October 2013 – The World is Getting Smaller

In 1988 I had a lot of airplane time as part of my consulting practice and started thinking about crazy or funny stories from my somewhat spastic planning career. I put these stories together in a book, What Your Planning Professors Forgot To Tell You, and sent it off to APA who immediately wanted to publish it in 1999. They sold the book for 10 years and then decided it had run its course and gave me back the copyrights.

This is where it gets interesting. The same week I received the copyright back from APA, I received an email from South Korea wanting to buy the Korean rights to publish the book. My original thought was some kind of a scam but I responded anyway. Shortly thereafter I was offered a contract and an advance on publication. The rub was that they only wanted to send the advance by directed deposit to my bank account. Did I really want to give my banking information to someone In Korea that I didn’t know? My wife had a small checking account, so we took the money out of that account and gave them the number. The advance arrived and was cashed.

This was followed by a series or requests for graphics and illustrations used in the book. And, to my surprise, the Korean book has just hit the market. What a strange and wonderful world we live in. By the way, I think this was the best of the six books I have written so I bought 100 copies from APA when they closed it down. If you missed getting a copy, it is available at my web site, www.Zuckersystems.com.

Or, you can always buy it in Korean, Click here.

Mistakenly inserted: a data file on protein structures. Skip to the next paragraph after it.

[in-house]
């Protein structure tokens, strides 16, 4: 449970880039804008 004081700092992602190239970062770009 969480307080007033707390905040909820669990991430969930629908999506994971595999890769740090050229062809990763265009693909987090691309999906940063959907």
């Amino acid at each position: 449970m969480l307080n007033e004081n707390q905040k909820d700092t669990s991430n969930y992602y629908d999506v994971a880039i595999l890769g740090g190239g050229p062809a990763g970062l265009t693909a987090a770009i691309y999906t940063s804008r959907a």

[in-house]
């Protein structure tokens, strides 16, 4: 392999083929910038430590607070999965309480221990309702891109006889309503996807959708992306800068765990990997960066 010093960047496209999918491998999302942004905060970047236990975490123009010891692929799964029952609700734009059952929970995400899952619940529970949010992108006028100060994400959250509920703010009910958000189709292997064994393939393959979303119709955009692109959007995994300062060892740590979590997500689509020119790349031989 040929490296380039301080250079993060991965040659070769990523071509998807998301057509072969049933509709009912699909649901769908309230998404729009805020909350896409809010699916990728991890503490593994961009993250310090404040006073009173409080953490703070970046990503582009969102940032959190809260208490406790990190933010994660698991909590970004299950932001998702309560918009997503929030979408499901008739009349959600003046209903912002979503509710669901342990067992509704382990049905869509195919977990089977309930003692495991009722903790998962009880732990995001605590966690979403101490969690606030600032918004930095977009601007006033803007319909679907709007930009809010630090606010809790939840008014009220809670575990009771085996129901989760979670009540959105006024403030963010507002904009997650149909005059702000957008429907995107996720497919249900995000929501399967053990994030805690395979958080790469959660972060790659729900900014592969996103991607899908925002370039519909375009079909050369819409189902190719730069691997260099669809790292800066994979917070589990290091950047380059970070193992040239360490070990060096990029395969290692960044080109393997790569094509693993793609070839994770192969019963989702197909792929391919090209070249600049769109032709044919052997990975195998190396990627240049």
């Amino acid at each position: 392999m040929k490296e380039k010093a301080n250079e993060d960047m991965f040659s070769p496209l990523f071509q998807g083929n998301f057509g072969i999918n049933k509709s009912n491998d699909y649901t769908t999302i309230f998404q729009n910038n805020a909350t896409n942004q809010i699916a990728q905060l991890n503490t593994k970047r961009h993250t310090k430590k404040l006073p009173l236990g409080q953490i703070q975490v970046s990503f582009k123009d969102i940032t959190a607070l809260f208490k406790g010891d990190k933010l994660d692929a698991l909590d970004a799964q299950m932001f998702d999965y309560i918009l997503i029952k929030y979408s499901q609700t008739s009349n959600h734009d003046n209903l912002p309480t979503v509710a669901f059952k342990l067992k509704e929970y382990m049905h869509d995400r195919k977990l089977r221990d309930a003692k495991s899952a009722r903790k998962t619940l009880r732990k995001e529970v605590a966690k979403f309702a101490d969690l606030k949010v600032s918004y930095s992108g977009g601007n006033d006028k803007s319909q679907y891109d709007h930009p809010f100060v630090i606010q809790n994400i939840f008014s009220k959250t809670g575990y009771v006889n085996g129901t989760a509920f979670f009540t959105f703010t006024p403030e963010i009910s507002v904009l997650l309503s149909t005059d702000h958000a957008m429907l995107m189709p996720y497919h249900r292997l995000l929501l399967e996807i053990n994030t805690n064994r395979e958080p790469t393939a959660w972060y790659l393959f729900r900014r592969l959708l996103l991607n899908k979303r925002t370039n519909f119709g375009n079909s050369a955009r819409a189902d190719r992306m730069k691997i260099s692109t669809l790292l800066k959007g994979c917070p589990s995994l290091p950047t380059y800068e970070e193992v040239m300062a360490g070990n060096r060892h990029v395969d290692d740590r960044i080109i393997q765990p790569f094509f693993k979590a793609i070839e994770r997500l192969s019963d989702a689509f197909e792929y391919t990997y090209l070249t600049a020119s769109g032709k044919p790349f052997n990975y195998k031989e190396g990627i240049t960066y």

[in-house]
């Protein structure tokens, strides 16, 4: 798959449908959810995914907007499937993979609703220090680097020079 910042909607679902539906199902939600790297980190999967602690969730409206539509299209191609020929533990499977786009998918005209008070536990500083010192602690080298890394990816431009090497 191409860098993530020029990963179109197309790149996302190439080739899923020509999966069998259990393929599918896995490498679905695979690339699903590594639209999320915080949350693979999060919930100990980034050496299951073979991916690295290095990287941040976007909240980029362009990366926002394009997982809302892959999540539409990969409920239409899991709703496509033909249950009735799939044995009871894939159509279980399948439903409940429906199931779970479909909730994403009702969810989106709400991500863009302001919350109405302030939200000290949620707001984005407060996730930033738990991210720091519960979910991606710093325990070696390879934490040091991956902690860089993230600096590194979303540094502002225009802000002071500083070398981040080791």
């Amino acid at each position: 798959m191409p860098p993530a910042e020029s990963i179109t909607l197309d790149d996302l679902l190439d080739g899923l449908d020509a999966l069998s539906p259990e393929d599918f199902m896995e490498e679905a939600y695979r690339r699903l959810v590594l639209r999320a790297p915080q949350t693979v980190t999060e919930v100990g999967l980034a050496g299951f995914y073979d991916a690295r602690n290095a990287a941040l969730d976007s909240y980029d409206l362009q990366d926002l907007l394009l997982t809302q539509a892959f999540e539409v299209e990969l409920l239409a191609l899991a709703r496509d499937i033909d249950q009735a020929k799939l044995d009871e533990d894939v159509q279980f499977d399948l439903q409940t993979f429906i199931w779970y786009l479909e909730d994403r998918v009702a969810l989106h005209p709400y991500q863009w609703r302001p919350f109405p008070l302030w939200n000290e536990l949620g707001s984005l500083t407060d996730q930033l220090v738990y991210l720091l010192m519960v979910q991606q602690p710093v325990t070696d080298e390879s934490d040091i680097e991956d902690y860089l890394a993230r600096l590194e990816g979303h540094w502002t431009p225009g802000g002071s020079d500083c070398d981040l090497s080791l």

Think big,

The Management Doctor


Reader Responses

We have a copy of your book in our Planning office.  I really love it!

Tammy A. Lyerly


This has nothing to do with planning but I think you’ll find it interesting…a true story.

In a previous life I was Executive Director of the American Water Ski Association (now USA Water Ski).  After I left AWSA, I wrote and published a water ski instruction book.  Years later, after the book was out of print, I was taking a bath one night when the phone rang. My wife came into the bathroom, handed me the cordless handset and said:  “This guy from Korea wants the rights to print your book in Korean.”  There I was, sitting in my bathrub talking to someone half way around the world about a water skiing book.

The caller was a professor at a Korean university and an official with the South Korean Water Ski Association.  He spoke broken English but I was able to exchange email addresses with him which began our negotiation.  I settled for about half what the publisher thought it was worth but I wanted to help the guy out and I just wanted to see it published in another language. It’s strange to have a book with your name on it and you cannot understand a word of it.

Strange and wonderful world indeed.

Bruce Kistler

From the Management Doctor: What’s up with Korea? Maybe it’s time to learn a new language!


Great story, Paul, and congratulations on your global expansion!

Lisa Walsh


That’s a GREAT story! I clicked on the Korean link – loved the graphic!
Thanks for making me smile.

Connie Cooper